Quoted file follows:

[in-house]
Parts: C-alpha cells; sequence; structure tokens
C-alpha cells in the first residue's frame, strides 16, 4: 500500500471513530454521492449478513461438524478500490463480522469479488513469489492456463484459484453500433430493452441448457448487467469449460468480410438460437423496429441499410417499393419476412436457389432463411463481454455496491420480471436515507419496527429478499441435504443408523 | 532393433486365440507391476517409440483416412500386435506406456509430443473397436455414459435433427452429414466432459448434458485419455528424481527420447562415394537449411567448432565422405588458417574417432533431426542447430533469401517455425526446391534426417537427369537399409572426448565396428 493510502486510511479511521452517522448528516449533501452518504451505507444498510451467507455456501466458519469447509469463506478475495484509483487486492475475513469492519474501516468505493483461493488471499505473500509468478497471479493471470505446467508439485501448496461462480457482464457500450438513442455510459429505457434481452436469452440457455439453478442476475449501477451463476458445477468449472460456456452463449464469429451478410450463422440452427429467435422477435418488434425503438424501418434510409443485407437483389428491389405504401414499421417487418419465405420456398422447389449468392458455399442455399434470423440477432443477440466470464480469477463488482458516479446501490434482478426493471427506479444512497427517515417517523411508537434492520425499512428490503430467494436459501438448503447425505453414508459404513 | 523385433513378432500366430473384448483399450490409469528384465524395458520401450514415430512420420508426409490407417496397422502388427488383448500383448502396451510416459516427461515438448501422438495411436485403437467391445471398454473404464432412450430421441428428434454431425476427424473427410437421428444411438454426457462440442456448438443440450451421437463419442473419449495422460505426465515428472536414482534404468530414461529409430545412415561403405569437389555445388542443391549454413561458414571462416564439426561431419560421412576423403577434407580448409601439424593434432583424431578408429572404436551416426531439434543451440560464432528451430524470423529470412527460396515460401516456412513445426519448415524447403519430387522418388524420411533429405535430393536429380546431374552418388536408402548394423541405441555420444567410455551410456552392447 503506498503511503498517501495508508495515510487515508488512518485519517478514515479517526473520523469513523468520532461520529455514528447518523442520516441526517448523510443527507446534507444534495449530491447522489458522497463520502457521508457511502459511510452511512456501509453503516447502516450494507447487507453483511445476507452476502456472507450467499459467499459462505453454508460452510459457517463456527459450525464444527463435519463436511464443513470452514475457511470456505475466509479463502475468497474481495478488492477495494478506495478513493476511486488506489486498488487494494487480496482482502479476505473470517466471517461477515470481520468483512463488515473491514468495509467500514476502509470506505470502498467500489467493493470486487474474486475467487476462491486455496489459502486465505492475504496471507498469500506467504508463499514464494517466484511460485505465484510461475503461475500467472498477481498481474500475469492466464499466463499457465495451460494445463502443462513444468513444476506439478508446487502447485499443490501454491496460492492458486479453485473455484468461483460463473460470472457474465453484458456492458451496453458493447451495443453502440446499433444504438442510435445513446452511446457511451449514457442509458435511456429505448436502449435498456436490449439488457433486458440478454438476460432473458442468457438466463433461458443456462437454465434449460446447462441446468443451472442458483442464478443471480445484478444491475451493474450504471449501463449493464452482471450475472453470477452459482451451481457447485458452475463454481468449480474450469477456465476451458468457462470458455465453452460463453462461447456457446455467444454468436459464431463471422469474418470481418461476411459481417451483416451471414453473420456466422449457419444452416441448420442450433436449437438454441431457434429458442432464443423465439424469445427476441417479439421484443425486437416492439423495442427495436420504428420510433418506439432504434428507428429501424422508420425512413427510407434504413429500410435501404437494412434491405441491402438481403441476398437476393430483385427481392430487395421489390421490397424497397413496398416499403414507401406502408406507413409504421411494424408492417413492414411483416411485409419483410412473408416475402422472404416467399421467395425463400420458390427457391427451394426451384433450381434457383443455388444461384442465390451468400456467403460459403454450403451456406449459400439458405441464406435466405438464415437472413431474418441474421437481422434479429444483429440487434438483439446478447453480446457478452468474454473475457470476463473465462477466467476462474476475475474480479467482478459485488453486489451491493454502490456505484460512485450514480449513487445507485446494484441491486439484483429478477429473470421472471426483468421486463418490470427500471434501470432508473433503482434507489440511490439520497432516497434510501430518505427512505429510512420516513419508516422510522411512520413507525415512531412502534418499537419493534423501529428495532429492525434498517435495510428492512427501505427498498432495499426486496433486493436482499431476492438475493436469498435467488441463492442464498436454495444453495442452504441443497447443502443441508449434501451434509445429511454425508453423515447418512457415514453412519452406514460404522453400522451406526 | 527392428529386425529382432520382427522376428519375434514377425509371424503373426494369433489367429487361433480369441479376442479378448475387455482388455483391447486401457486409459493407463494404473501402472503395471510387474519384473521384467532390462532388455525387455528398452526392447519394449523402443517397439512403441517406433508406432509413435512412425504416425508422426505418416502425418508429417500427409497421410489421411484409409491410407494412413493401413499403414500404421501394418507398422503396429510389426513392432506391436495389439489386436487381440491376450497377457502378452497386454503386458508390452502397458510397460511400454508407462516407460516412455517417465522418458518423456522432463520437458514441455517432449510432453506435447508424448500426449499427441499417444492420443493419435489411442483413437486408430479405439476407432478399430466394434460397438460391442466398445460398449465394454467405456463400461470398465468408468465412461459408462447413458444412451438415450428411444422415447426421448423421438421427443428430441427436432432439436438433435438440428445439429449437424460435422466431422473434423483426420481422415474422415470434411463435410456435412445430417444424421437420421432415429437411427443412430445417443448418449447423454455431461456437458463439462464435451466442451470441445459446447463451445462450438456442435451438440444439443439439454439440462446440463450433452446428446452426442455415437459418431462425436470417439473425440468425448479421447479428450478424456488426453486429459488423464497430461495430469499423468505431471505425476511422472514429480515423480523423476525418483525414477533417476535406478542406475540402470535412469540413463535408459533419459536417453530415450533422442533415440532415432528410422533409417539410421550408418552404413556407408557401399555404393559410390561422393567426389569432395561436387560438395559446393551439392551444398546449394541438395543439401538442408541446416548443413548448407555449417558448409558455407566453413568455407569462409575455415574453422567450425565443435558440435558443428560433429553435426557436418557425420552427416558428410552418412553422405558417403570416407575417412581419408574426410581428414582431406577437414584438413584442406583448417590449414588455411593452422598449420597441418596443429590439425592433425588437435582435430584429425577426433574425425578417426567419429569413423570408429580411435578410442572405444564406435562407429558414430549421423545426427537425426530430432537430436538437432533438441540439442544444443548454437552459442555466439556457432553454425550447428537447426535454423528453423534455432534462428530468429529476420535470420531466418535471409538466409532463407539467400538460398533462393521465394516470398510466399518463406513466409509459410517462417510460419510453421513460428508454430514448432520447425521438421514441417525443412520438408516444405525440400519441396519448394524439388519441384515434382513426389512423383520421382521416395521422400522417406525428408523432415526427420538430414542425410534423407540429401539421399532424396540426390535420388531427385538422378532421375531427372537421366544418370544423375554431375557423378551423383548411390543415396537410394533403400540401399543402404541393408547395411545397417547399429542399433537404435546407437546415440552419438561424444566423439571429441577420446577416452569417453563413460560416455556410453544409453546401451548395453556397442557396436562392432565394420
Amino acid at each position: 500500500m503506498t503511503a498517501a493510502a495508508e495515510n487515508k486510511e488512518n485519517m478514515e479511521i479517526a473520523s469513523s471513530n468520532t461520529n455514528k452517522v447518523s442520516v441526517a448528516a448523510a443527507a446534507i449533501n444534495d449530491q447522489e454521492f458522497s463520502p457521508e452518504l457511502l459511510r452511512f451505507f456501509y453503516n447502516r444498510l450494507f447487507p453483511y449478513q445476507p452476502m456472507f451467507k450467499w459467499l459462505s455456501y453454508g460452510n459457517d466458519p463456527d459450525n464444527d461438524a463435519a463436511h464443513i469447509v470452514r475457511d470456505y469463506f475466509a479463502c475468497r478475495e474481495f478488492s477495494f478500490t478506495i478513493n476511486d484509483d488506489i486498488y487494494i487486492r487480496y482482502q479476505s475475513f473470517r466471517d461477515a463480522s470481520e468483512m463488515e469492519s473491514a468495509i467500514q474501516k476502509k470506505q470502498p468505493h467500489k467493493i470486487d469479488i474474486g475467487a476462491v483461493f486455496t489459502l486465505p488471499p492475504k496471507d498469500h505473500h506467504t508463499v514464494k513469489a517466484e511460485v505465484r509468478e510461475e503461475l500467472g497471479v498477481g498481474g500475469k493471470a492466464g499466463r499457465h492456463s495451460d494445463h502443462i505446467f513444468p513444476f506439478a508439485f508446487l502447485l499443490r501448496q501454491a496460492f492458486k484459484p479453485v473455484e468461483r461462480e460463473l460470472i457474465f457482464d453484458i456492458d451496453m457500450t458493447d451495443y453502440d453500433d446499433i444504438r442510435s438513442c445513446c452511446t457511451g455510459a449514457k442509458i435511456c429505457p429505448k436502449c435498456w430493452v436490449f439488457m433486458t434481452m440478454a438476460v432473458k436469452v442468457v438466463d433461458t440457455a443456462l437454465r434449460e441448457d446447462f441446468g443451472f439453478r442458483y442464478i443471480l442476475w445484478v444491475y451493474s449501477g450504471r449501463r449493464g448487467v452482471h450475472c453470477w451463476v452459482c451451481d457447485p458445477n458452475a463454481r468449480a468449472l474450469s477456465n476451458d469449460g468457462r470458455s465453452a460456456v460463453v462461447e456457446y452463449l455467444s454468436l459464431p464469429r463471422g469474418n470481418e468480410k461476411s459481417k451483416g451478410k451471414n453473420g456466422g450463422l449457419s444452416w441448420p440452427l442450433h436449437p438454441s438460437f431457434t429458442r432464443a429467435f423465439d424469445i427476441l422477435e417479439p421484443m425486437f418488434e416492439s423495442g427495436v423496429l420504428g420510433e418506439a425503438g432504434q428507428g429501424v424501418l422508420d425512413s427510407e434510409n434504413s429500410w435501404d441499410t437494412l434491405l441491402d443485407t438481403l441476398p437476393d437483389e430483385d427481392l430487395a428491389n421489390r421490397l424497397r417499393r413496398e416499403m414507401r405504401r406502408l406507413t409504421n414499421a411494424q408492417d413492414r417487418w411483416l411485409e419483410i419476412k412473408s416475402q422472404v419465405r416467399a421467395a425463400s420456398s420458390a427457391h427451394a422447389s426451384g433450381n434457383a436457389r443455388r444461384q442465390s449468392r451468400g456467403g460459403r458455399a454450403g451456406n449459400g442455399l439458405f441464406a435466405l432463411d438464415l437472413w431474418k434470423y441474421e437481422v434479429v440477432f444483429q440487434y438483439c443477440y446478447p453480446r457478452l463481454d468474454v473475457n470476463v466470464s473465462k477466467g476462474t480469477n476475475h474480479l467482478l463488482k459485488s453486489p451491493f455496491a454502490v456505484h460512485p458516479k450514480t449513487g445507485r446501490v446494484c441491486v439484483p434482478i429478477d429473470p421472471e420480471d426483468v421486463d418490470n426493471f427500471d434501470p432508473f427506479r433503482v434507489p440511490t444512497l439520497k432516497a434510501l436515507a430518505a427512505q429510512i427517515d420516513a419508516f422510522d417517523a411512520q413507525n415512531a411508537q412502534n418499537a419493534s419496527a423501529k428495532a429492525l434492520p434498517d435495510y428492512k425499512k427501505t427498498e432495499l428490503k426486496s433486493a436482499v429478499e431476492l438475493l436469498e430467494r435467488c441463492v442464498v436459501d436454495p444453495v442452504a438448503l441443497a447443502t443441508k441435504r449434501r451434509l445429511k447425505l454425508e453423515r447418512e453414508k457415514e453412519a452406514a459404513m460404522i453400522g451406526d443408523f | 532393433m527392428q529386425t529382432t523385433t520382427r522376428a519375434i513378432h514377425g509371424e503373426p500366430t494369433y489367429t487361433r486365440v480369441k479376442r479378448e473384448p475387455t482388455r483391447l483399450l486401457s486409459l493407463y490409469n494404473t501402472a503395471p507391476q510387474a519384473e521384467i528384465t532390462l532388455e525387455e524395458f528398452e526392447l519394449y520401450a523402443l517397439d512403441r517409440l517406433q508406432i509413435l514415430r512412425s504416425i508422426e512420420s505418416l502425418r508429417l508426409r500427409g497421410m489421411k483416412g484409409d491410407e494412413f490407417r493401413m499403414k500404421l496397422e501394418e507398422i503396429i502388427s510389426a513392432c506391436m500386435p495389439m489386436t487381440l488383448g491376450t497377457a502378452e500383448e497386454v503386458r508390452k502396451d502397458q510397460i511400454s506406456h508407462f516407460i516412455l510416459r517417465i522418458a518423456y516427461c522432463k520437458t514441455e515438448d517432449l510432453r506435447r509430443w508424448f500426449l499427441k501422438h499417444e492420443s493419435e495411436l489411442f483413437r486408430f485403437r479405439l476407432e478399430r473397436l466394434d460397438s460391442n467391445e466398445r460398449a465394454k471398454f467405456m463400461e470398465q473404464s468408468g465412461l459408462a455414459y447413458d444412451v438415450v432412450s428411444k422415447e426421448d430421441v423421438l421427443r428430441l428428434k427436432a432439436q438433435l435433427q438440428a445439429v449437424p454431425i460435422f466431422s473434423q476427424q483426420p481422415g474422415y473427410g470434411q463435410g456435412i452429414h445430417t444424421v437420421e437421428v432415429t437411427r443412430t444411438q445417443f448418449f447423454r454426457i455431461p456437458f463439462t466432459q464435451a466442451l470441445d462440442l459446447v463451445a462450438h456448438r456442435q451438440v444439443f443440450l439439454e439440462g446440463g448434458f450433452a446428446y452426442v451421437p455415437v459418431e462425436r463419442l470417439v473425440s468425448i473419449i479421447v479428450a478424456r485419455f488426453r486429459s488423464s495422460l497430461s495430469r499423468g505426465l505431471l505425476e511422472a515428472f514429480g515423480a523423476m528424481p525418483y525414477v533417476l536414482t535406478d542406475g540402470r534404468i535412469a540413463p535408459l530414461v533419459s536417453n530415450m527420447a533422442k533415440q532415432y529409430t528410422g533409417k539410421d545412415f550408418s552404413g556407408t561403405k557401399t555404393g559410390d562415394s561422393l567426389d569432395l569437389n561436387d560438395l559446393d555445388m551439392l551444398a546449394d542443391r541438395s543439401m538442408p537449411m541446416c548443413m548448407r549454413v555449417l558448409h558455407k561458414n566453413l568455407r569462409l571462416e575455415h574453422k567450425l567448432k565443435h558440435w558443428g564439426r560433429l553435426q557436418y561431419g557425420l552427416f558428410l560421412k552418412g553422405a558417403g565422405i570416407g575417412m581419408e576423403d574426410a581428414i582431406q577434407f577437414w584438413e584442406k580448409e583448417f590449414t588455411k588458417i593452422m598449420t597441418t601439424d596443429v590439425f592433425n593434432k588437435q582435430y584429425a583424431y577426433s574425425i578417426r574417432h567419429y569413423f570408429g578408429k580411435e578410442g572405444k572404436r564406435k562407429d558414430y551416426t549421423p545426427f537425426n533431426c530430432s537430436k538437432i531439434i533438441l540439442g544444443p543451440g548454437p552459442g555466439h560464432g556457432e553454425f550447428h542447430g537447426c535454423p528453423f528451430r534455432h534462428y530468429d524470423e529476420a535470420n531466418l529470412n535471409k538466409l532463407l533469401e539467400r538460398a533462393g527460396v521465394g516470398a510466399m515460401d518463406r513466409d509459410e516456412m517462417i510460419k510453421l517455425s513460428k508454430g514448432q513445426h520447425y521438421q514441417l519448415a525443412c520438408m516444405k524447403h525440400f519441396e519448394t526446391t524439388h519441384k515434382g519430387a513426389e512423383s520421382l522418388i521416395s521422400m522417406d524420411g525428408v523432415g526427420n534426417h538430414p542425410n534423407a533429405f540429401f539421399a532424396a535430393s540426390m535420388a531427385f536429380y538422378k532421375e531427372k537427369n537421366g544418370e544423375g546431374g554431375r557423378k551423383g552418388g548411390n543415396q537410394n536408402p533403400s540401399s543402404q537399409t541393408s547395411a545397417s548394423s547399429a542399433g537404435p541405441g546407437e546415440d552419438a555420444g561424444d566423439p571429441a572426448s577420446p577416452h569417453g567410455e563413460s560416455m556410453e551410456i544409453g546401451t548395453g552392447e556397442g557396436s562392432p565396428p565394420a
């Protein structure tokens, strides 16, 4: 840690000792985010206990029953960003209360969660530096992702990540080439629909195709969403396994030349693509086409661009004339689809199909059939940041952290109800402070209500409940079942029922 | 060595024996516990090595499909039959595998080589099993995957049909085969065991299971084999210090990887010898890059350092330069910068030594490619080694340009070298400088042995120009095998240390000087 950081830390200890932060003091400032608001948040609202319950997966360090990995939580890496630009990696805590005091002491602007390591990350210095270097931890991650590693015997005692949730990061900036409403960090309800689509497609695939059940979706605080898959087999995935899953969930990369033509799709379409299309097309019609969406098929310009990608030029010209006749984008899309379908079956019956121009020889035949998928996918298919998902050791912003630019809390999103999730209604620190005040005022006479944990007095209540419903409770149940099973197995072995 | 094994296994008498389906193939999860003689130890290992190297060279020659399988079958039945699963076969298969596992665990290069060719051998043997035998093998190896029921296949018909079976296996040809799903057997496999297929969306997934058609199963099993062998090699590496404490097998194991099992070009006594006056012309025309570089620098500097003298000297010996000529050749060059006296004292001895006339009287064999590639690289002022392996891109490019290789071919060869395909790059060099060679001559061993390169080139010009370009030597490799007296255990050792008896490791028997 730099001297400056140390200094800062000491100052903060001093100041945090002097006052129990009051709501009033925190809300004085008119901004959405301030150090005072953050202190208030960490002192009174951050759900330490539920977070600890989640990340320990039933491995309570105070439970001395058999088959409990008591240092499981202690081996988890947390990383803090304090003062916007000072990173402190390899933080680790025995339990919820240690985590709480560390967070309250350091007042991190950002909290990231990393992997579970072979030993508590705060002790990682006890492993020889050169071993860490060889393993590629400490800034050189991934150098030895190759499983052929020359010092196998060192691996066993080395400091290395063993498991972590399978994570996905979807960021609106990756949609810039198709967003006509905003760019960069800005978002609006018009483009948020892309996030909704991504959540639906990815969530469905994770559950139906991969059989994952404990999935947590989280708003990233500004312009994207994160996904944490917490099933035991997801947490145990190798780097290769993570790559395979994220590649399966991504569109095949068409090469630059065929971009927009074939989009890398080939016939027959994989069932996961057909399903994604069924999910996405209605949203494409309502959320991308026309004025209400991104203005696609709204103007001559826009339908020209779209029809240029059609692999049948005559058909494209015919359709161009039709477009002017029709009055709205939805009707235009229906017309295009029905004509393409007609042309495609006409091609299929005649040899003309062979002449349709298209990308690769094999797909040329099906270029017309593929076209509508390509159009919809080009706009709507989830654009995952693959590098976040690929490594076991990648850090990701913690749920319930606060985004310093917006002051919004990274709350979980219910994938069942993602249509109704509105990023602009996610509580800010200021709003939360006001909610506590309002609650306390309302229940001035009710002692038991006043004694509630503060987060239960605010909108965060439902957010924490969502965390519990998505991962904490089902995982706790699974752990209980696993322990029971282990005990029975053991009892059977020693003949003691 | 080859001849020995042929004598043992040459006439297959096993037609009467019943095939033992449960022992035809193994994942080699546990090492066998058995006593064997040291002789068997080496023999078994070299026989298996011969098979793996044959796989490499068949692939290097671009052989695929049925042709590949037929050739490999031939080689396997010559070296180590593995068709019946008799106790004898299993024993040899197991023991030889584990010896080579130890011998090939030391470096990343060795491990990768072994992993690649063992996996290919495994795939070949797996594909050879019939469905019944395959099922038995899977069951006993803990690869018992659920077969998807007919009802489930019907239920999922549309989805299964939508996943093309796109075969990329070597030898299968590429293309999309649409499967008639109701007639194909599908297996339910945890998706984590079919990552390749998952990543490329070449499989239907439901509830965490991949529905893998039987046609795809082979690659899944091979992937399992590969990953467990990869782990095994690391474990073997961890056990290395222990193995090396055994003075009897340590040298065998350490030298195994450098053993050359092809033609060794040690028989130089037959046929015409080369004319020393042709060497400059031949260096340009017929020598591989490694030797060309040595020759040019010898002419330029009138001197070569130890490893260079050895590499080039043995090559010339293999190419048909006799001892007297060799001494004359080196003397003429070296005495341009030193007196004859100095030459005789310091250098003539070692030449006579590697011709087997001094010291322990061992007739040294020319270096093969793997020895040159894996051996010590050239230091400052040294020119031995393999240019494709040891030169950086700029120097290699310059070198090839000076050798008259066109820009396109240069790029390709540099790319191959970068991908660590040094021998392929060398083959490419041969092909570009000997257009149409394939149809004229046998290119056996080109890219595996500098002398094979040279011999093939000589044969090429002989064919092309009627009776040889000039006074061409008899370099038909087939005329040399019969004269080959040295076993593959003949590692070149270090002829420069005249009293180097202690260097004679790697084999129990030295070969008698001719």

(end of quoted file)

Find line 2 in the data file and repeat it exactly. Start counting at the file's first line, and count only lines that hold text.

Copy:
Parts: C-alpha cells; sequence; structure tokens